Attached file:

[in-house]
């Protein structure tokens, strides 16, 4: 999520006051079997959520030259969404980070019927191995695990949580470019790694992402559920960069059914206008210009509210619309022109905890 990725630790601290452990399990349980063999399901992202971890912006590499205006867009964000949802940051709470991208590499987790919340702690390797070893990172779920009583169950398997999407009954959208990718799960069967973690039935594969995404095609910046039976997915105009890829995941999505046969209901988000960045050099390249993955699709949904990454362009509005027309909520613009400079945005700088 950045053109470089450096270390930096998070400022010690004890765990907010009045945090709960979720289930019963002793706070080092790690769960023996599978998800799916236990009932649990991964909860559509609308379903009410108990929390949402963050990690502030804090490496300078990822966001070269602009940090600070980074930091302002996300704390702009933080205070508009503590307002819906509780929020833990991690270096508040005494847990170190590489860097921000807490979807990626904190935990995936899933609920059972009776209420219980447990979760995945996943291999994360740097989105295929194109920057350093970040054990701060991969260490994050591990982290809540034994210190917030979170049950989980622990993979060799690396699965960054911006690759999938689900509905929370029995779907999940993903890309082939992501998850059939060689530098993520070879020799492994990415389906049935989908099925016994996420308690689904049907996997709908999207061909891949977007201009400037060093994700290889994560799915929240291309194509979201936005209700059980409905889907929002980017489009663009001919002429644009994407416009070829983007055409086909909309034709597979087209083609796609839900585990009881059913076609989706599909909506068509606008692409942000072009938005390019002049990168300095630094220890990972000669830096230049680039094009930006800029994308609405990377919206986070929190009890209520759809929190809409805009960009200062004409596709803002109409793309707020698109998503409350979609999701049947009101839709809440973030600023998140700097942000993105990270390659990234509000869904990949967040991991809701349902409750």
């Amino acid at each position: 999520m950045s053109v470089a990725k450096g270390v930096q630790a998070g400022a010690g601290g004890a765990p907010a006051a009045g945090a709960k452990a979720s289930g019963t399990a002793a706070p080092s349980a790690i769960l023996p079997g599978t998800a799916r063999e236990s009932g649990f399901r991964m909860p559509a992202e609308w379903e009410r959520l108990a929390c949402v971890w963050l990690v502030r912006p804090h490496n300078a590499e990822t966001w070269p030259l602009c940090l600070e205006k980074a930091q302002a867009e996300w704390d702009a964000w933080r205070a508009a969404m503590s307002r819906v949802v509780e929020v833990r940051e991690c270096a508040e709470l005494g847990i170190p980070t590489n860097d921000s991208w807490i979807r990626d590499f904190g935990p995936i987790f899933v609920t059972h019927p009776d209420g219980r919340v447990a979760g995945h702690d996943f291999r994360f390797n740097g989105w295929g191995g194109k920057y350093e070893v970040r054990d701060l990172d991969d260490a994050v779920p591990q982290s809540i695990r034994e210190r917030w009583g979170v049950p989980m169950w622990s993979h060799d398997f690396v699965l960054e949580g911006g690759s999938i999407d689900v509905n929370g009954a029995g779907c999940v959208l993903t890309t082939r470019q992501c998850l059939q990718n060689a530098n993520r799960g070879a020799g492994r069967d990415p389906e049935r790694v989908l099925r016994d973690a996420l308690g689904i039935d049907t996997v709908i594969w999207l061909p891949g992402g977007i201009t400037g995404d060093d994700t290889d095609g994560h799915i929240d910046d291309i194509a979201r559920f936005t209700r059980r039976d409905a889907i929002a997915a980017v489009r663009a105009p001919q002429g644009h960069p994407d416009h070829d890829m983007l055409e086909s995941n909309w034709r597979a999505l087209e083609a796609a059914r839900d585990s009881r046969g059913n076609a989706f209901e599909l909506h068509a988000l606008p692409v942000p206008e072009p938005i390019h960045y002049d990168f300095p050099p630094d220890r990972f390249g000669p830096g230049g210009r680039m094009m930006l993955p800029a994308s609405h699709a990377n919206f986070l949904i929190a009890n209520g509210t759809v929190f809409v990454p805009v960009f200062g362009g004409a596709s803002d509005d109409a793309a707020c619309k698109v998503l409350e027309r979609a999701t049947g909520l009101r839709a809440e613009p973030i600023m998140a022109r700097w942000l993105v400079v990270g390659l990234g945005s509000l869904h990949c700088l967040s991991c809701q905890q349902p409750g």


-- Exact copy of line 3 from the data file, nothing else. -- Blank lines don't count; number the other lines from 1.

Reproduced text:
């Amino acid at each position: 999520m950045s053109v470089a990725k450096g270390v930096q630790a998070g400022a010690g601290g004890a765990p907010a006051a009045g945090a709960k452990a979720s289930g019963t399990a002793a706070p080092s349980a790690i769960l023996p079997g599978t998800a799916r063999e236990s009932g649990f399901r991964m909860p559509a992202e609308w379903e009410r959520l108990a929390c949402v971890w963050l990690v502030r912006p804090h490496n300078a590499e990822t966001w070269p030259l602009c940090l600070e205006k980074a930091q302002a867009e996300w704390d702009a964000w933080r205070a508009a969404m503590s307002r819906v949802v509780e929020v833990r940051e991690c270096a508040e709470l005494g847990i170190p980070t590489n860097d921000s991208w807490i979807r990626d590499f904190g935990p995936i987790f899933v609920t059972h019927p009776d209420g219980r919340v447990a979760g995945h702690d996943f291999r994360f390797n740097g989105w295929g191995g194109k920057y350093e070893v970040r054990d701060l990172d991969d260490a994050v779920p591990q982290s809540i695990r034994e210190r917030w009583g979170v049950p989980m169950w622990s993979h060799d398997f690396v699965l960054e949580g911006g690759s999938i999407d689900v509905n929370g009954a029995g779907c999940v959208l993903t890309t082939r470019q992501c998850l059939q990718n060689a530098n993520r799960g070879a020799g492994r069967d990415p389906e049935r790694v989908l099925r016994d973690a996420l308690g689904i039935d049907t996997v709908i594969w999207l061909p891949g992402g977007i201009t400037g995404d060093d994700t290889d095609g994560h799915i929240d910046d291309i194509a979201r559920f936005t209700r059980r039976d409905a889907i929002a997915a980017v489009r663009a105009p001919q002429g644009h960069p994407d416009h070829d890829m983007l055409e086909s995941n909309w034709r597979a999505l087209e083609a796609a059914r839900d585990s009881r046969g059913n076609a989706f209901e599909l909506h068509a988000l606008p692409v942000p206008e072009p938005i390019h960045y002049d990168f300095p050099p630094d220890r990972f390249g000669p830096g230049g210009r680039m094009m930006l993955p800029a994308s609405h699709a990377n919206f986070l949904i929190a009890n209520g509210t759809v929190f809409v990454p805009v960009f200062g362009g004409a596709s803002d509005d109409a793309a707020c619309k698109v998503l409350e027309r979609a999701t049947g909520l009101r839709a809440e613009p973030i600023m998140a022109r700097w942000l993105v400079v990270g390659l990234g945005s509000l869904h990949c700088l967040s991991c809701q905890q349902p409750g």